Until Dec. 2006, when a DNA match to Steven Neff was revealed.
Thanks to a recent law, DNA is taken from anyone who is found guilty of committing a felony. Neff’s DNA was taken because he committed check fraud in Santa Barbara in 2006.
Ironically, the law requiring DNA submission had only recently been passed.
Ironically, Jesse Gorham’s turn in the MLPD rotation had come up and he was working as a detective again.
By this time, understandably, his relations with the Santa Barbara County Sheriff’s Dept. had turned a bit frosty, so Gorham went with this new information to Santa Barbara City Police Det. Marty Ensign.
And Ensign was quite familiar with Steven Neff. Santa Barbara Police had a huge file on the guy. Included in the file was the observation of one probation officer who thought that Neff was a real danger to society, a “Ted Bundy” in waiting.
At the time, Neff was living in a former fraternity house which had been purchased by the Calvary Chapel and turned into a Christian dormitory.
Yep. Neff was posing as a Christian.
Gorham said that each dorm resident also had use of a small 10-foot by 20-foot outbuilding on the property to use for storage.
When police ultimately examined Neff’s outbuilding, what they found was a sex den. A bed, mirrors on the ceiling, video monitors, the works.
But back to the narrative. Before they even got to the sex den, police began to revisit some of the former crime scenes.
For example, there had been an attack on a Santa Barbara jogger. The clothes worn by the jogger on that day had not been DNA-tested, but they were still in evidence. A subsequent DNA test found that there was semen on the jogger’s shorts. And the DNA matched Neff.
Neff later testified in court that he had only been planning to rob the jogger and that in the excitement of the moment, he had masturbated through his shorts as his victim drifted in and out of consciousness.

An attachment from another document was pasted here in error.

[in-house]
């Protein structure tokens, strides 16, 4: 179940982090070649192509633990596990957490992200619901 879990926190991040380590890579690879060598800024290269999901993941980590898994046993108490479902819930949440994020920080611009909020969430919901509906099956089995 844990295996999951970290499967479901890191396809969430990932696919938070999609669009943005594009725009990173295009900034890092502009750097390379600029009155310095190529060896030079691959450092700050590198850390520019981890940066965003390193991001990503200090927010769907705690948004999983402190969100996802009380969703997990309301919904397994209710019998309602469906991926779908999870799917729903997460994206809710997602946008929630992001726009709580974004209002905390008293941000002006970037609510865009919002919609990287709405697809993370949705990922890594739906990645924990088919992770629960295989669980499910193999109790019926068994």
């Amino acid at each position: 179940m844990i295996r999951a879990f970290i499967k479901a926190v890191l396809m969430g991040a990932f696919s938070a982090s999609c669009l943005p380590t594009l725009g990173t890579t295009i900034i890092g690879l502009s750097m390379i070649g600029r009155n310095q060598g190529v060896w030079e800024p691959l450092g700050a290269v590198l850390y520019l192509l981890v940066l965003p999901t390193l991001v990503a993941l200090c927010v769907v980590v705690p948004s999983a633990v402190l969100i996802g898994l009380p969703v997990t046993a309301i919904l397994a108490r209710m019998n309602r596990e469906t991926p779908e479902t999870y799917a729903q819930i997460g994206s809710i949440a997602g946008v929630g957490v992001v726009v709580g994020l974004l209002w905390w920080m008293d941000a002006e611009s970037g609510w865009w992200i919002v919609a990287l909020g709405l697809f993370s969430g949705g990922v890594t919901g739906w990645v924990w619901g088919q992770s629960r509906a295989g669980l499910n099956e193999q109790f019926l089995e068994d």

It was Neff’s courtroom testimony, made against the advice of his attorney, which “ended up being his own worst enemy” according to stories on the case written by Santa Barbara Independent reporter Chris Meagher. (If you’d like to read Meagher’s account of the case in full, visit the Independent’s website at www.independent.com).
According to Meagher, “His decision to take the stand opened up the legal door for the prosecution to put into evidence his journals, which were very detailed, and filled with notes and scribbles and story ideas.”
Background: Neff claimed he received formal training as a writer at the University of Iowa.
More Meagher: “In an entry from 1998, he described a character who was ‘planning to chloroform women and gratify himself with their unconscious bodies.’ In another he indicated he had dreamt of spying on a former girlfriend and then raping her.
… He testified that over a one-and-a-half year period with an ex-girlfriend, he injected her with Ketamine roughly 75 times, often having sexual intercourse with her in an unconscious state. The two would travel to Mexico to get the tranquilizing drug.”
During his testimony, Neff also admitted to the attack on Cecile Zimmermann at Mammoth Mountain.
The Mammoth case was not included in the trial because the statute of limitations had expired. Gorham, however, did travel to Santa Barbara to testify in the case.
In sentencing, Meagher reported that Judge Brown determined that Neff, despite contrition offered in court, had shown “callous disregard for the victims.”
But he was sentenced for just 23 years. That means that a dangerous Neff could possibly reenter society at 65.
Not so fast, says Gorham. As a result of the trial coverage, Gorham said there may be another woman stepping forward and another case pending.
So for Jesse Gorham and for the many victims of Steven Neff, justice has been served. And as Gorham said, with this case, and based upon the courage of one feisty Cecile Zimmermann, he was “very motivated” to see it to its completion.